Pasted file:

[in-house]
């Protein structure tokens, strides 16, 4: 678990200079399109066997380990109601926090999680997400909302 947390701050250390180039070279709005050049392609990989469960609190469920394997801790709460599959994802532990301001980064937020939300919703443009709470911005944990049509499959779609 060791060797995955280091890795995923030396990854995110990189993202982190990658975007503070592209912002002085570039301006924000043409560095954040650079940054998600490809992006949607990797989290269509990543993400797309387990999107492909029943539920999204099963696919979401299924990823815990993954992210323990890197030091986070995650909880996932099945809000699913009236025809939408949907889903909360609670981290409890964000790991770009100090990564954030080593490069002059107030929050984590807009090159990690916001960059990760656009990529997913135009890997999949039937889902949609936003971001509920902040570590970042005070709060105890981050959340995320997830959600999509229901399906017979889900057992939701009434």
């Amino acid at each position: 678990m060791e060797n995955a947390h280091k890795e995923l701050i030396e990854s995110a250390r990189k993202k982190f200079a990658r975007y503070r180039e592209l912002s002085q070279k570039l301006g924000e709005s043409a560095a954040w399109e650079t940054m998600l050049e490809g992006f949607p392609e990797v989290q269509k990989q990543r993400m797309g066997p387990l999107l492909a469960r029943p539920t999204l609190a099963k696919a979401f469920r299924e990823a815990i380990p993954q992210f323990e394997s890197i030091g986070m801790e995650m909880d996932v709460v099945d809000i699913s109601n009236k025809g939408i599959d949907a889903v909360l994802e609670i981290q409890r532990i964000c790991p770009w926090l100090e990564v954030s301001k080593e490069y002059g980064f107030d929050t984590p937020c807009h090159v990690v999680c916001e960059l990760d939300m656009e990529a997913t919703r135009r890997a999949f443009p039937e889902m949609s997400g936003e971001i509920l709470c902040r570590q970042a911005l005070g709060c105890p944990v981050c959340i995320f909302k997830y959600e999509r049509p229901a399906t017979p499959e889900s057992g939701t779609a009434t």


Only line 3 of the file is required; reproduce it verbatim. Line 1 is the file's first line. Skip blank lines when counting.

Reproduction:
């Amino acid at each position: 678990m060791e060797n995955a947390h280091k890795e995923l701050i030396e990854s995110a250390r990189k993202k982190f200079a990658r975007y503070r180039e592209l912002s002085q070279k570039l301006g924000e709005s043409a560095a954040w399109e650079t940054m998600l050049e490809g992006f949607p392609e990797v989290q269509k990989q990543r993400m797309g066997p387990l999107l492909a469960r029943p539920t999204l609190a099963k696919a979401f469920r299924e990823a815990i380990p993954q992210f323990e394997s890197i030091g986070m801790e995650m909880d996932v709460v099945d809000i699913s109601n009236k025809g939408i599959d949907a889903v909360l994802e609670i981290q409890r532990i964000c790991p770009w926090l100090e990564v954030s301001k080593e490069y002059g980064f107030d929050t984590p937020c807009h090159v990690v999680c916001e960059l990760d939300m656009e990529a997913t919703r135009r890997a999949f443009p039937e889902m949609s997400g936003e971001i509920l709470c902040r570590q970042a911005l005070g709060c105890p944990v981050c959340i995320f909302k997830y959600e999509r049509p229901a399906t017979p499959e889900s057992g939701t779609a009434t």